Yesterday morning I was greeted at work with the news that a coworker was killed in a car accident on Friday night. She was on her way home from work traveling on I-78 when a nineteen year-old traveling at the speed of light, crossed the median and crashed into her vehicle. Two other vehicles were also involved but none others lost their life.What made it worse was the fact that I couldn’t call her family—“Dee, who?”-- I couldn’t call her co-workers, “What’s your name again?” So I was left with a whole lot of displaced sympathy.
Aside from seeing her name on paperwork I processed or filed, I didn’t really know her, but I did know that she had two young boys aged seven and ten and had undergone a bitter divorce. I wasn't PMS-ing (I checked the date) and I couldn't even describe the woman if someone offered me a million dollars to do so, but I was leaden with grief.
An hour later, I found my purpose or role, if you will, in the tragedy. Sure, my name wasn’t up in lights, and no one aside from my supervisor would even know I’d participated, but it served as an outlet, some way I could be of help in the situation.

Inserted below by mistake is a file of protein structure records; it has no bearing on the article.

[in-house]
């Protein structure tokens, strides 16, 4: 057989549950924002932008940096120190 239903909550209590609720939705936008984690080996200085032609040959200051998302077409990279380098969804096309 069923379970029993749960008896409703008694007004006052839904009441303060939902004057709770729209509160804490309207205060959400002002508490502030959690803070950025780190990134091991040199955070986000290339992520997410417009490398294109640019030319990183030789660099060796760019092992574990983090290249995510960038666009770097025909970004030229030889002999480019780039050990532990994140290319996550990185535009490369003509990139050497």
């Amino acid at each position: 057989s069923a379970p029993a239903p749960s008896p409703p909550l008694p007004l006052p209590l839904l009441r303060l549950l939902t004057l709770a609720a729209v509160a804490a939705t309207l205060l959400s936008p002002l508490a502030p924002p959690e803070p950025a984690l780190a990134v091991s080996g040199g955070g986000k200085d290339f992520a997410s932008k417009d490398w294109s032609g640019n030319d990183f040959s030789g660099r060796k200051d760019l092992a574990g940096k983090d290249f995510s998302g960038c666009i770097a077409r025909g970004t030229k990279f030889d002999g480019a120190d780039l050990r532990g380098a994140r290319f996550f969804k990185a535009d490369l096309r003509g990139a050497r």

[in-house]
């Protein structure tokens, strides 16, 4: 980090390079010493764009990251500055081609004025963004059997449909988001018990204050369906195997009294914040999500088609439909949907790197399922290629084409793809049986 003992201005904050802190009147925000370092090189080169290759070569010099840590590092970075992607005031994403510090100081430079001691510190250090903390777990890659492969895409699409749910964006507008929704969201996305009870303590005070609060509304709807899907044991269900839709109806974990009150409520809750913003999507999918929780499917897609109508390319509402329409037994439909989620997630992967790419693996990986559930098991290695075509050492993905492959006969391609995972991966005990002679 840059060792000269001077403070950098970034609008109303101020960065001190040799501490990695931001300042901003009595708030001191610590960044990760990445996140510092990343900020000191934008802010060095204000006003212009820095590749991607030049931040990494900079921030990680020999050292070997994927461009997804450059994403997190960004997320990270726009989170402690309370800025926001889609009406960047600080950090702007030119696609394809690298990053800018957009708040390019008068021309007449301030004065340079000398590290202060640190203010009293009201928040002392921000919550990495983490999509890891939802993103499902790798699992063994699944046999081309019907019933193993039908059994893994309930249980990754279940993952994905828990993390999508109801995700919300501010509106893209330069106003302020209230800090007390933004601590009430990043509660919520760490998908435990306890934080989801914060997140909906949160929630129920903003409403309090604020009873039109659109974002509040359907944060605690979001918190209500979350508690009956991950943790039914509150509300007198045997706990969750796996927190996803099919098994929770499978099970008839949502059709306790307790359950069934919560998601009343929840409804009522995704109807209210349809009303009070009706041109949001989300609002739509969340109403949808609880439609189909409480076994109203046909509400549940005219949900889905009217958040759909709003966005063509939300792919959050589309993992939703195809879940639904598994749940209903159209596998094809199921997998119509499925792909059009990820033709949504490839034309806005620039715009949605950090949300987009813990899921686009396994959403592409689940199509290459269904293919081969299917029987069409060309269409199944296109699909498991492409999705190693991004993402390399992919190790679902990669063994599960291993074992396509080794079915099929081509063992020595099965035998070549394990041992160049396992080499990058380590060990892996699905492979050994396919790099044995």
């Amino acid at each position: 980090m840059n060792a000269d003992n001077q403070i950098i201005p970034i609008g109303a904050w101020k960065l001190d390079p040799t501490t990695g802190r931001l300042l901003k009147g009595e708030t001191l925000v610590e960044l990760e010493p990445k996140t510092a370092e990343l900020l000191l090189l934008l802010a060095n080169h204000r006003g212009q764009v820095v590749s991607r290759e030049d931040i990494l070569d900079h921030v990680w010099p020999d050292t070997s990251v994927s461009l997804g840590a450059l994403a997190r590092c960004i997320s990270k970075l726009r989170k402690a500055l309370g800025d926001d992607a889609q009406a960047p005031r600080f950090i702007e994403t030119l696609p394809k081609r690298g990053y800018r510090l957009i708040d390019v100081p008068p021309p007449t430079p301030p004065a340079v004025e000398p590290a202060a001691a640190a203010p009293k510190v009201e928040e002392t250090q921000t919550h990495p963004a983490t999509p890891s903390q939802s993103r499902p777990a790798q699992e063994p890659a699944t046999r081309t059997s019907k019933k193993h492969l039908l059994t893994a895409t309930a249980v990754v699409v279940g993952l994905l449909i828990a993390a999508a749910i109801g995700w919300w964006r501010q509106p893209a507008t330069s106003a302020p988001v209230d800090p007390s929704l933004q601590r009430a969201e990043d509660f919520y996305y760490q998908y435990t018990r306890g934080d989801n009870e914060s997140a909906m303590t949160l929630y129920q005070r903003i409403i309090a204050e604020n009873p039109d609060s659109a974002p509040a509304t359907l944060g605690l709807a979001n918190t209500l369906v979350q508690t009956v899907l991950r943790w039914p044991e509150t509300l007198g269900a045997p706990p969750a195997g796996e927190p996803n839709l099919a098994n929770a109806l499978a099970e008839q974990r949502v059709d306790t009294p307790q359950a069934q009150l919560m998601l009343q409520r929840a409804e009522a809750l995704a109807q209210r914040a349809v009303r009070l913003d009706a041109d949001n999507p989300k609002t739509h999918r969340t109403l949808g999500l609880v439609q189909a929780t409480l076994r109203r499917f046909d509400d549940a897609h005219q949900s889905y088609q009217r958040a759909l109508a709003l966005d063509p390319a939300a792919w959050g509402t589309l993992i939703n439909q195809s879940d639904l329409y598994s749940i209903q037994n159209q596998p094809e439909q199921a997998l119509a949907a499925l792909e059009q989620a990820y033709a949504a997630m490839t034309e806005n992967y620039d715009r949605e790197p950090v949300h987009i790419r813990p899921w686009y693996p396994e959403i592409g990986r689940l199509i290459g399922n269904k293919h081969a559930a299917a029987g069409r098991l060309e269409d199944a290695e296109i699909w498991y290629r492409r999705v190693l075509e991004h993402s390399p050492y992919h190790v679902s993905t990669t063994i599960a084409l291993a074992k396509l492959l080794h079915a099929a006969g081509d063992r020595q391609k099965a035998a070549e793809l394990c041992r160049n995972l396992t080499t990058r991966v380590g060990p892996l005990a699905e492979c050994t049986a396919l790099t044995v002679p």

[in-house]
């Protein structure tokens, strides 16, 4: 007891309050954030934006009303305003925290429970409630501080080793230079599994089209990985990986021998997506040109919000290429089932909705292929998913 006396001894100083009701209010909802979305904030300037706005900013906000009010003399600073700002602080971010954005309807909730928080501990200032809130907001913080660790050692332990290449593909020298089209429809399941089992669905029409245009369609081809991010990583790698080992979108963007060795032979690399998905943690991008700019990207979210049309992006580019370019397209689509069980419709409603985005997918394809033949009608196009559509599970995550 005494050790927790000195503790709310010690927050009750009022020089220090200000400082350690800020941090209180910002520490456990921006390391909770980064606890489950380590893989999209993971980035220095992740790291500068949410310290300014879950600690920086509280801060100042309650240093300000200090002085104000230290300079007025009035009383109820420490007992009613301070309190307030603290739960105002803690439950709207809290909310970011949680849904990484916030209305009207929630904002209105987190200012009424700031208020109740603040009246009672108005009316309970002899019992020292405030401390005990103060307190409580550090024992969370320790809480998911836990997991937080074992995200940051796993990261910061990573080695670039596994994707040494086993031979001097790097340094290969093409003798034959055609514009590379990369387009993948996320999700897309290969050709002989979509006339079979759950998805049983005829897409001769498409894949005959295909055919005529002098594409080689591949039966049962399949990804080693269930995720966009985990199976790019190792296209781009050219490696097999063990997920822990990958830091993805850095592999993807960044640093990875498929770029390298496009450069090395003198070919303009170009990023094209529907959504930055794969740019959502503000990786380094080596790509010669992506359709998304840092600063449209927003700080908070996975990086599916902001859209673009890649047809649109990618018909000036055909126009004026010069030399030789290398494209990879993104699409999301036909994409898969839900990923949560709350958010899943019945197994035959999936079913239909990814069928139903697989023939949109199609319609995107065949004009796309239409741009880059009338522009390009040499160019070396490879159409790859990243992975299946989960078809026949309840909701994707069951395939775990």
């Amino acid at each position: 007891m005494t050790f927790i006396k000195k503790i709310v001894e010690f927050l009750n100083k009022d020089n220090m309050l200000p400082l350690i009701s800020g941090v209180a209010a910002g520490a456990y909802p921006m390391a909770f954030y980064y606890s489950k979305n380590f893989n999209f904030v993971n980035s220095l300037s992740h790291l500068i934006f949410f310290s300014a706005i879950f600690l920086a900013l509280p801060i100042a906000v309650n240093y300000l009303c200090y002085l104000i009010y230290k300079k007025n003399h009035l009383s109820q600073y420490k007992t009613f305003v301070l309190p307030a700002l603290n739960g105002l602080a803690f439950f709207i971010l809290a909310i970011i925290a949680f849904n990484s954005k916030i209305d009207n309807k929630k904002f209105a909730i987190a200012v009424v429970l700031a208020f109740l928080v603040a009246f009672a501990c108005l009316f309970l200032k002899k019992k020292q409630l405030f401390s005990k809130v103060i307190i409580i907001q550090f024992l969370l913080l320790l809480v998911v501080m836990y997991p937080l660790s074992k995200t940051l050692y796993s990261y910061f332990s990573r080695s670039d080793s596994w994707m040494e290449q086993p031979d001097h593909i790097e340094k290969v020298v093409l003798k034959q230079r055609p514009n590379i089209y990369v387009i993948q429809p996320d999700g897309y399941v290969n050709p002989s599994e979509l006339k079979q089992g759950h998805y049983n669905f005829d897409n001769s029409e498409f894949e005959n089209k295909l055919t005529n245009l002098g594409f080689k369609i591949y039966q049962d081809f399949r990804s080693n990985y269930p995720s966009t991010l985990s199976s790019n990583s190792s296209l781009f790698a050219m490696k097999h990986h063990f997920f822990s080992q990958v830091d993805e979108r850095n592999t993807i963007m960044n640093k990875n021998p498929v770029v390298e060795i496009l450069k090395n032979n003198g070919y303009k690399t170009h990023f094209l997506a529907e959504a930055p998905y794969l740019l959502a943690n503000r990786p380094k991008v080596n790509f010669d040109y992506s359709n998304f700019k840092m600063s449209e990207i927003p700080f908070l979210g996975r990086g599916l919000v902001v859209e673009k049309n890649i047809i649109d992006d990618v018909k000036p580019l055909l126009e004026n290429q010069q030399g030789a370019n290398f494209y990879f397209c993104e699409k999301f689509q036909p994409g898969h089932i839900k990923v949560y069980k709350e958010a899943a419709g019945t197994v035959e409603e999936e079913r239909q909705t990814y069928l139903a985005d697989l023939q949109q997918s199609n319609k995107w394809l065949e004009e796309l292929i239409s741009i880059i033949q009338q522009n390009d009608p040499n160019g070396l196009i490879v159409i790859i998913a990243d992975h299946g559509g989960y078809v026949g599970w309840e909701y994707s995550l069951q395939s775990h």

What did I do? I made copies. Copies of articles written about "Grief Reactions", "How To Help When You Don’t Know What To Say", "What You Can Do For Others", "What You Can Do For Yourself", "Grief in the Workplace", "Dealing With Death: Grief in the Workplace - Part 1 - Employees" and "Dealing With Death: Grief in the Workplace - Part 2 - Management".
Just by skimming through the articles, I felt better equipped; especially the one entitled “How to Help When You Don’t Know What to Say”. An inveterate talk-a-holic, death shuts me right up. Nothing comes to mind; well some stuff does, but gets dismissed as stupid or trite nonsense. If like me, death renders you clueless, you might find the following helpful.
NOTE: Due to copyright infringement laws, I’m unable to display the articles in their entirety here, but I can hit you with the highlights. However, if you’d like a copy of any of the articles in their entirety, email me and I’ll be happy to forward.
A popular misconception held by many is that there is a correct way to react to grief. Grief reactions may or may not run the gamut of insomnia, lack of or increased appetite, moodiness, confusion, withdrawal, busyness, fear, anger, peace, despair, guilt, agitation and more.
In the same way that there is no correct way to react to grief, there is also no set order of emotions or designated time limit. That being said, it is important to note that expressing grief is a necessity and not to be avoided. However it is also important to note that symptoms of grief can mirror that of depression, so it is recommended that the griever maintain contact with others and seek assistance from a counselor, if the symptoms last more than two months.